Brazilians have created something really fabulous with their beach culture. Everything you need is available for purchase on demand. All you have to do is show up with a nominal amount of cash and a bathing suit – although even that is now optional on Rio’s new nudist beach – and the rest will be provided.
The first person to wave you down will be a person renting chairs. These old, beat-up-looking reclining lawn chairs are ubiquitous and dirt cheap – a mere five reais (approx. CAD $2.25) for as many hours as you want.
“Quantas cadeiras?” they’ll holler, and you’ll signal to them how many chairs you want. The chairs get set up in the location of your choice, with the option to rent a sun umbrella for the same price as another chair. I do recommend the sun umbrella if you’re a pale-skinned gringa like me, although I’ve learned it’s impossible to confine two energetic little boys to the limited shade.
For the rest of your time at the beach, the chair-renter will also act as a bartender, bringing drinks such as água de côco (coconut water straight from the green coconut shell), Coca-Cola, guaraná, cold beer, icy caipirinhas, water, or whatever your heart desires. Some offer full-on meals – platters of grilled fish with fried mandioc and salad. He keeps a tab and you pay up at the very end.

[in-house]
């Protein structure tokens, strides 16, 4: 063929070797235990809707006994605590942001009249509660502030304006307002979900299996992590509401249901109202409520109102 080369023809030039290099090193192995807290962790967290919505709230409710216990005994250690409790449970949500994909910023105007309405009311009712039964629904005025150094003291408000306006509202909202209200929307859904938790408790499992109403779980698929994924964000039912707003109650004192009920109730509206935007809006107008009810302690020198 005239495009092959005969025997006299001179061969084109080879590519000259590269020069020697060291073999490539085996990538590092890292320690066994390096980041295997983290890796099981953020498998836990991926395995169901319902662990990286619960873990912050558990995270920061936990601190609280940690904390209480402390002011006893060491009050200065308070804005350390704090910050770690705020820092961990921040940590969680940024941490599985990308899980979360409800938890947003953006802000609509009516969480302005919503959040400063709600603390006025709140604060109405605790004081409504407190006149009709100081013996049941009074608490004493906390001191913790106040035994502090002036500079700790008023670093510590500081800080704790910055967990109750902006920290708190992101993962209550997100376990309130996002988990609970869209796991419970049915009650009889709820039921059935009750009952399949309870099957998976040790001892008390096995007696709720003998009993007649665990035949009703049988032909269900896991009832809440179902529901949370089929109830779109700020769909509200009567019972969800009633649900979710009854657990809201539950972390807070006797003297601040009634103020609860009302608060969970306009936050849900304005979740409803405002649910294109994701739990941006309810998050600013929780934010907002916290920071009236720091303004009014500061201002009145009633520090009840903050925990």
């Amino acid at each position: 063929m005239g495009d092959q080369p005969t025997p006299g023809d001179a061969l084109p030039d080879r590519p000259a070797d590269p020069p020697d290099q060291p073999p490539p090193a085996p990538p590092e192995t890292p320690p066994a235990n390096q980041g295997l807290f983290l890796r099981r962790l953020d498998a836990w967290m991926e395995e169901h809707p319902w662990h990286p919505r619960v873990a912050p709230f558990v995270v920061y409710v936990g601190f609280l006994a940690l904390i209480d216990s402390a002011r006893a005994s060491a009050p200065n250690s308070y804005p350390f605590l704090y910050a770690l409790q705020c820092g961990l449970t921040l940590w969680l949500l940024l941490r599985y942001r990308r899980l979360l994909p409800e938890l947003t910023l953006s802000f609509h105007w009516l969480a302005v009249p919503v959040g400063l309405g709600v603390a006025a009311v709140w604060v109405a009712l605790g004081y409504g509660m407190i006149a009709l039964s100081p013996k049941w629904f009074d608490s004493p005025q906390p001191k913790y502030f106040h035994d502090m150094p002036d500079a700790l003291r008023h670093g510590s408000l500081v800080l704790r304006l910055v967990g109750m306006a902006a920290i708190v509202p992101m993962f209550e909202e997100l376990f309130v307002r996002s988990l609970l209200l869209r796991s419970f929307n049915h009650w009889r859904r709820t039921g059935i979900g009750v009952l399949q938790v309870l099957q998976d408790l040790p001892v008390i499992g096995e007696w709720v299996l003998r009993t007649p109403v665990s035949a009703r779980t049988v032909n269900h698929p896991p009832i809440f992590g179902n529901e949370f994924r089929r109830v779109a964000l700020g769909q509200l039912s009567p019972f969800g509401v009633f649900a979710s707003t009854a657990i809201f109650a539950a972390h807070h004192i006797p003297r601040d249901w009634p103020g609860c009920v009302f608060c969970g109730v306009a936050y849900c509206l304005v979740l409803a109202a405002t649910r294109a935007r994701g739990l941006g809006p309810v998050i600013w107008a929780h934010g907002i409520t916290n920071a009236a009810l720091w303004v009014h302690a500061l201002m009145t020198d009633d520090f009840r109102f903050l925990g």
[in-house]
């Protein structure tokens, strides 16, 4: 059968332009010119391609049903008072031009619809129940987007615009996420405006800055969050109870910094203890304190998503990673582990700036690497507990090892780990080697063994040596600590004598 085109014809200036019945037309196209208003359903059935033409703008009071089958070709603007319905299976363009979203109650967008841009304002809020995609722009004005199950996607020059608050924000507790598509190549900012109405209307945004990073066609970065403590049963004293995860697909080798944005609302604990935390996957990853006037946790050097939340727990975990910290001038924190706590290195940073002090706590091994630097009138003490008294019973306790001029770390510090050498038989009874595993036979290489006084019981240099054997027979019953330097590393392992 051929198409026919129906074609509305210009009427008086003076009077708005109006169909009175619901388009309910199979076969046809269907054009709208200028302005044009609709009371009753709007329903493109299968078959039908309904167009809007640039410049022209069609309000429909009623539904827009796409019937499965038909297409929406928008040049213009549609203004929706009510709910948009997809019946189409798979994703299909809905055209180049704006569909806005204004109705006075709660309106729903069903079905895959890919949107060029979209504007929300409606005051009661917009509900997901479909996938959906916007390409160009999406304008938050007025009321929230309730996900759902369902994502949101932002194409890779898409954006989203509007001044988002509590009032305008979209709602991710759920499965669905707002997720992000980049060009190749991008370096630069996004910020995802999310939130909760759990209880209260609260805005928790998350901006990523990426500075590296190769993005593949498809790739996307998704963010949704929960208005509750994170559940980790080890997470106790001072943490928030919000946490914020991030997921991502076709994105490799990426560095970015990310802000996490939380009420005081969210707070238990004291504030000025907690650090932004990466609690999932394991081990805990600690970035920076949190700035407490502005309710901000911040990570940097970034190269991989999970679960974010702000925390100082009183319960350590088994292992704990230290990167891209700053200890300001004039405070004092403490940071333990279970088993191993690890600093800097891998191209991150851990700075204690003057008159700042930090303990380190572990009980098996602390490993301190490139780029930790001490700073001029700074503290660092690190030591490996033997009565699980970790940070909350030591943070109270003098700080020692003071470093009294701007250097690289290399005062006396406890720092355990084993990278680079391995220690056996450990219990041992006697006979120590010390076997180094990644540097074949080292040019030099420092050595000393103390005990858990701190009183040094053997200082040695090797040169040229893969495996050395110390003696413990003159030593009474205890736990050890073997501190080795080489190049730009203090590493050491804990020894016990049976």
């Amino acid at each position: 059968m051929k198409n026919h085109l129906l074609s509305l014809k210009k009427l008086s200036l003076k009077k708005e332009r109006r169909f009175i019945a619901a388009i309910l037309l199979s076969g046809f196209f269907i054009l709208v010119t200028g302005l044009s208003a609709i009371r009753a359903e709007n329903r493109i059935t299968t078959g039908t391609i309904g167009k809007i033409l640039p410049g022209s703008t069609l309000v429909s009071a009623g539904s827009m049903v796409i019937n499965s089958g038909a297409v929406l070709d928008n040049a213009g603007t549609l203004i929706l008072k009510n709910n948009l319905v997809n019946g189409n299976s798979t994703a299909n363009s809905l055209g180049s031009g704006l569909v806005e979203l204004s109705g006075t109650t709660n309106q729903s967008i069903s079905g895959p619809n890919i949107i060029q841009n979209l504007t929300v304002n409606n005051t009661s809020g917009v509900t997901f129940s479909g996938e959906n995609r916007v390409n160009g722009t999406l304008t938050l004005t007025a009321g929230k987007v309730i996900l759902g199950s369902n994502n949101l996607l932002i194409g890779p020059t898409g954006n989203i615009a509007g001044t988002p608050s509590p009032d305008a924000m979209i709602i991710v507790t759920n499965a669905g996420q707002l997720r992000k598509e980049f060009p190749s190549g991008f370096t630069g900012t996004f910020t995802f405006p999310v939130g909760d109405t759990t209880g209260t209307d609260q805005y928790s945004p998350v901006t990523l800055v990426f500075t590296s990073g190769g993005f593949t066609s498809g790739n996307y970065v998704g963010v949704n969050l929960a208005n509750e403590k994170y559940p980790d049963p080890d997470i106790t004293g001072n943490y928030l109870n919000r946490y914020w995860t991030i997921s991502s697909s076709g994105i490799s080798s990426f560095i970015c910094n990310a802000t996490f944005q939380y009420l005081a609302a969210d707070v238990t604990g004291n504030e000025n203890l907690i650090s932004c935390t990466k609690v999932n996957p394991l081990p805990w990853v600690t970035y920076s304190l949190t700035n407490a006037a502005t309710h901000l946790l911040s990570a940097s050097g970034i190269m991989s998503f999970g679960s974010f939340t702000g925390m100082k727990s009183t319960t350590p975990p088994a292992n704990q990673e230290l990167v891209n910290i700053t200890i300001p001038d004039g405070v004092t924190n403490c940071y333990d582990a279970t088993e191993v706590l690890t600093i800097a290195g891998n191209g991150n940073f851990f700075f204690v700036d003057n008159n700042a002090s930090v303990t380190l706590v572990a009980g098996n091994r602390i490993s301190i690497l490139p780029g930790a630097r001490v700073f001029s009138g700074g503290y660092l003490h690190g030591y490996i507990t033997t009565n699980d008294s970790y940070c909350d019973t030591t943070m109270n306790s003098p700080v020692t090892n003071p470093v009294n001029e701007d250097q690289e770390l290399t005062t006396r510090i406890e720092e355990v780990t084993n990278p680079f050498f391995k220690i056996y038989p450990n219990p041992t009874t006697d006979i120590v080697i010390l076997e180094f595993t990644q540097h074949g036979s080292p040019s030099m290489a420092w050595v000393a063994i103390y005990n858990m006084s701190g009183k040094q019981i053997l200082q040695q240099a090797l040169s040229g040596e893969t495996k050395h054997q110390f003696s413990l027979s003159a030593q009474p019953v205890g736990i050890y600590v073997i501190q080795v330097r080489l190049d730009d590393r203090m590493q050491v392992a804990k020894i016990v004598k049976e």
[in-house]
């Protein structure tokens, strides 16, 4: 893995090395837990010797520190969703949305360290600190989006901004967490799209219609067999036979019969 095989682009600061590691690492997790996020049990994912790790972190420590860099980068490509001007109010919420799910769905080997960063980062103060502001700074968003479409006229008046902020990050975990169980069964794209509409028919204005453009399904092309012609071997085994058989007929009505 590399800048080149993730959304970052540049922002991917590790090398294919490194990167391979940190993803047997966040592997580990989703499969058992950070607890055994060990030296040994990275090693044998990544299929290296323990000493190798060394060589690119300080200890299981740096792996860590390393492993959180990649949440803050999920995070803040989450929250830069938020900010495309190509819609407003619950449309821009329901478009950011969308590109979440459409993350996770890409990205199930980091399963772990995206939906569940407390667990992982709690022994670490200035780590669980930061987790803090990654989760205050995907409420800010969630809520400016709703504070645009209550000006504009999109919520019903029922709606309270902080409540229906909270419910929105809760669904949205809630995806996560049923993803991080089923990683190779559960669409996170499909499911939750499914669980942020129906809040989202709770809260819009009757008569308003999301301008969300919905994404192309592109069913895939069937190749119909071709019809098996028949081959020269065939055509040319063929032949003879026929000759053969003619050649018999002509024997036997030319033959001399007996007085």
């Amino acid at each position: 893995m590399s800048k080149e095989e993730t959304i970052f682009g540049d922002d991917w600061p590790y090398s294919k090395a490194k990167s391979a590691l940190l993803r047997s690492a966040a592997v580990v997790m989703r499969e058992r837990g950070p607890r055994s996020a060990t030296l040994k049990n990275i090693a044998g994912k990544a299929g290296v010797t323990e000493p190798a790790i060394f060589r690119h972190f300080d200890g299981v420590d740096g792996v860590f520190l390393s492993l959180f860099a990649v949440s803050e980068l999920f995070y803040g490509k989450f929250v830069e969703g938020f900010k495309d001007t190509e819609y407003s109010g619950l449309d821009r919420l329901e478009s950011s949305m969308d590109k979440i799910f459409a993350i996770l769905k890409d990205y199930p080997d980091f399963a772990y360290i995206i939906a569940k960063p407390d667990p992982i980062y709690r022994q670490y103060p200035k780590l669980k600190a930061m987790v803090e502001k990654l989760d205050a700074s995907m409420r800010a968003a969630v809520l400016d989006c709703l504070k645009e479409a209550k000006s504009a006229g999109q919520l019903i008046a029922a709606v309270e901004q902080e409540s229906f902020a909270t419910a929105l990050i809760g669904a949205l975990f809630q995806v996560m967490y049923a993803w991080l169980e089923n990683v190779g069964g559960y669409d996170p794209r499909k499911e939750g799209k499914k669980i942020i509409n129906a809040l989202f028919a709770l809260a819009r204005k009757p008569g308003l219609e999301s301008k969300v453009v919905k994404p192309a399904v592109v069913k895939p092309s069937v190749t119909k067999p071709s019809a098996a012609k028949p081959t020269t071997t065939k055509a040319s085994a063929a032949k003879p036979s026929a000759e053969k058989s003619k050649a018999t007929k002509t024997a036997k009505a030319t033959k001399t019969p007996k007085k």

Then there are the beach vendors who walk by at a slow and steady pace, selling everything imaginable that you might need (or not need) at the beach. They hawk their wares, mostly politely with minimal pushiness. Need a hat, sarong wrap, sunscreen, tanning lotion, a new bikini or Speedo (I’ve never quite understood that, whether you’d change right on the spot or what), some plastic sand toys, or a blow-up toy whale? You name it; you can probably buy it.
My favourite is the food vendors, who sell a wide range of interesting treats. Queijo na brasa is grilled soft cheese on a stick, rolled in oregano and sometimes honey. The vendor roasts it over hot coals in a little brazier that he carries in one hand. There’s ice cream and popsicles, Bahian acarajé that looks like a half-moon bun filled to bursting with shrimp and vegetables in a delectably oily sauce, sliced pineapple on a stick, caldinho stew in a cup, grilled shrimp, fresh-pressed lime and orange juices.
Going to the beach back home is a lot more work, by comparison. Depending on how many hours I plan to stay, I often haul a huge bucket of digging toys, a giant bag of towels, a blanket, a change of clothes for the kids, a cooler with snacks and drinks, sunscreen, hats, and a book for myself.
It’s a necessary hassle because this clever, inventive, portable beach infrastructure that Brazil offers doesn’t exist in Canada. It’s unfortunate that health and safety regulations would quash any vendor’s aspirations, despite my suspicions that a walking pizza-seller and ice-cold-drinks-seller and ice-cream-seller could make a killing on hot summer days at the beach back home.
In the meantime, I’m more than happy to take advantage of the Brazilian beach system as much as I can over the next two months!